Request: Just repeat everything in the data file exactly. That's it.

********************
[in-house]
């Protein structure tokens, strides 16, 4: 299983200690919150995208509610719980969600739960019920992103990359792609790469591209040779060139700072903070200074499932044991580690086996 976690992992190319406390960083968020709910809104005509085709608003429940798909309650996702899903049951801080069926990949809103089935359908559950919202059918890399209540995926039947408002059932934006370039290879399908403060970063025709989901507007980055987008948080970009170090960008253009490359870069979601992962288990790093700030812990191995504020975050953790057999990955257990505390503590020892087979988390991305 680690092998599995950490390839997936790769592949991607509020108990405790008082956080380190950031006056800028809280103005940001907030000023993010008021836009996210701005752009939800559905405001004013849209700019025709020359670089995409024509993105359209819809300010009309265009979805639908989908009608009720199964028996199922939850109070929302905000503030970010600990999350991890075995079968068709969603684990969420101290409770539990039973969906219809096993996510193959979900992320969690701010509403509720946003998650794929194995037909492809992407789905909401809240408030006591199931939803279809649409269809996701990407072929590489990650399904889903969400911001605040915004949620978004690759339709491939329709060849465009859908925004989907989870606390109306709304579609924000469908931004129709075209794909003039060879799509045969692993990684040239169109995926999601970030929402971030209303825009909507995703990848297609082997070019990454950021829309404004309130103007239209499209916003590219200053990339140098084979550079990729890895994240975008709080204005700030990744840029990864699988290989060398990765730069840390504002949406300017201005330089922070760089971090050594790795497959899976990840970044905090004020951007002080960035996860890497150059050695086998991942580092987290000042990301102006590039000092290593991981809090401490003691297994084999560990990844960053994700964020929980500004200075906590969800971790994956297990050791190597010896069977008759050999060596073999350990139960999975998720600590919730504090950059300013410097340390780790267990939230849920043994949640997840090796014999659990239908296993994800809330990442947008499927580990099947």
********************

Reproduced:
[in-house]
């Protein structure tokens, strides 16, 4: 299983200690919150995208509610719980969600739960019920992103990359792609790469591209040779060139700072903070200074499932044991580690086996 976690992992190319406390960083968020709910809104005509085709608003429940798909309650996702899903049951801080069926990949809103089935359908559950919202059918890399209540995926039947408002059932934006370039290879399908403060970063025709989901507007980055987008948080970009170090960008253009490359870069979601992962288990790093700030812990191995504020975050953790057999990955257990505390503590020892087979988390991305 680690092998599995950490390839997936790769592949991607509020108990405790008082956080380190950031006056800028809280103005940001907030000023993010008021836009996210701005752009939800559905405001004013849209700019025709020359670089995409024509993105359209819809300010009309265009979805639908989908009608009720199964028996199922939850109070929302905000503030970010600990999350991890075995079968068709969603684990969420101290409770539990039973969906219809096993996510193959979900992320969690701010509403509720946003998650794929194995037909492809992407789905909401809240408030006591199931939803279809649409269809996701990407072929590489990650399904889903969400911001605040915004949620978004690759339709491939329709060849465009859908925004989907989870606390109306709304579609924000469908931004129709075209794909003039060879799509045969692993990684040239169109995926999601970030929402971030209303825009909507995703990848297609082997070019990454950021829309404004309130103007239209499209916003590219200053990339140098084979550079990729890895994240975008709080204005700030990744840029990864699988290989060398990765730069840390504002949406300017201005330089922070760089971090050594790795497959899976990840970044905090004020951007002080960035996860890497150059050695086998991942580092987290000042990301102006590039000092290593991981809090401490003691297994084999560990990844960053994700964020929980500004200075906590969800971790994956297990050791190597010896069977008759050999060596073999350990139960999975998720600590919730504090950059300013410097340390780790267990939230849920043994949640997840090796014999659990239908296993994800809330990442947008499927580990099947």